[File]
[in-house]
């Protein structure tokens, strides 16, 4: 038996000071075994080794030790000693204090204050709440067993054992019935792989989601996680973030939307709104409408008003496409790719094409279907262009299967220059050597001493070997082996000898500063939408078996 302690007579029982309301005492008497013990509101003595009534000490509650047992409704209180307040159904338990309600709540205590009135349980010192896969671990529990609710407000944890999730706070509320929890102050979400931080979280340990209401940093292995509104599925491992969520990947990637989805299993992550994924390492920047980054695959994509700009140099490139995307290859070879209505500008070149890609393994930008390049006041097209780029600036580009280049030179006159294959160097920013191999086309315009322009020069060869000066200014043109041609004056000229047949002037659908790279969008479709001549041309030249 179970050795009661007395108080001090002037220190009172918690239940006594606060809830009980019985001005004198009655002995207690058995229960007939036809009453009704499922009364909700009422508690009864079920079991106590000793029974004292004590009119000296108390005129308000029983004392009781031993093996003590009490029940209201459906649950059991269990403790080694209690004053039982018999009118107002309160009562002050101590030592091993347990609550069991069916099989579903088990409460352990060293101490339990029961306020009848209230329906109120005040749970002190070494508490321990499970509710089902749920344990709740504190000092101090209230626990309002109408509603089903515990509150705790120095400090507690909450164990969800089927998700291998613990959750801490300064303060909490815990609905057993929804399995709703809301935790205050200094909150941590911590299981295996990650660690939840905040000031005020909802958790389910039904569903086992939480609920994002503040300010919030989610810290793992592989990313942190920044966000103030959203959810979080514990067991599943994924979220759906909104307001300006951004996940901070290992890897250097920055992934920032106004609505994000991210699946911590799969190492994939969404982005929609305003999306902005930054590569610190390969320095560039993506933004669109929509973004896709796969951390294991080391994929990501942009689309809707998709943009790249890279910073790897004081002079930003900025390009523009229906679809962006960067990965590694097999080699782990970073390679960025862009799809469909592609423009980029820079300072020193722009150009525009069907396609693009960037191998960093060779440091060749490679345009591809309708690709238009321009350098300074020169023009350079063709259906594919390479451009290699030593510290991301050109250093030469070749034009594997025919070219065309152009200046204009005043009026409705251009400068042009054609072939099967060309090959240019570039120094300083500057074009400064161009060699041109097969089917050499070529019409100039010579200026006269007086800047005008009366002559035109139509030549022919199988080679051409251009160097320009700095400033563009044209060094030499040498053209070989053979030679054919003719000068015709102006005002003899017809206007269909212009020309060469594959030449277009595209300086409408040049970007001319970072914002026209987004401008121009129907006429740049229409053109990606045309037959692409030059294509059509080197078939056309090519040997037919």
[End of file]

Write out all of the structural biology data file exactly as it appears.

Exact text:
[in-house]
């Protein structure tokens, strides 16, 4: 038996000071075994080794030790000693204090204050709440067993054992019935792989989601996680973030939307709104409408008003496409790719094409279907262009299967220059050597001493070997082996000898500063939408078996 302690007579029982309301005492008497013990509101003595009534000490509650047992409704209180307040159904338990309600709540205590009135349980010192896969671990529990609710407000944890999730706070509320929890102050979400931080979280340990209401940093292995509104599925491992969520990947990637989805299993992550994924390492920047980054695959994509700009140099490139995307290859070879209505500008070149890609393994930008390049006041097209780029600036580009280049030179006159294959160097920013191999086309315009322009020069060869000066200014043109041609004056000229047949002037659908790279969008479709001549041309030249 179970050795009661007395108080001090002037220190009172918690239940006594606060809830009980019985001005004198009655002995207690058995229960007939036809009453009704499922009364909700009422508690009864079920079991106590000793029974004292004590009119000296108390005129308000029983004392009781031993093996003590009490029940209201459906649950059991269990403790080694209690004053039982018999009118107002309160009562002050101590030592091993347990609550069991069916099989579903088990409460352990060293101490339990029961306020009848209230329906109120005040749970002190070494508490321990499970509710089902749920344990709740504190000092101090209230626990309002109408509603089903515990509150705790120095400090507690909450164990969800089927998700291998613990959750801490300064303060909490815990609905057993929804399995709703809301935790205050200094909150941590911590299981295996990650660690939840905040000031005020909802958790389910039904569903086992939480609920994002503040300010919030989610810290793992592989990313942190920044966000103030959203959810979080514990067991599943994924979220759906909104307001300006951004996940901070290992890897250097920055992934920032106004609505994000991210699946911590799969190492994939969404982005929609305003999306902005930054590569610190390969320095560039993506933004669109929509973004896709796969951390294991080391994929990501942009689309809707998709943009790249890279910073790897004081002079930003900025390009523009229906679809962006960067990965590694097999080699782990970073390679960025862009799809469909592609423009980029820079300072020193722009150009525009069907396609693009960037191998960093060779440091060749490679345009591809309708690709238009321009350098300074020169023009350079063709259906594919390479451009290699030593510290991301050109250093030469070749034009594997025919070219065309152009200046204009005043009026409705251009400068042009054609072939099967060309090959240019570039120094300083500057074009400064161009060699041109097969089917050499070529019409100039010579200026006269007086800047005008009366002559035109139509030549022919199988080679051409251009160097320009700095400033563009044209060094030499040498053209070989053979030679054919003719000068015709102006005002003899017809206007269909212009020309060469594959030449277009595209300086409408040049970007001319970072914002026209987004401008121009129907006429740049229409053109990606045309037959692409030059294509059509080197078939056309090519040997037919």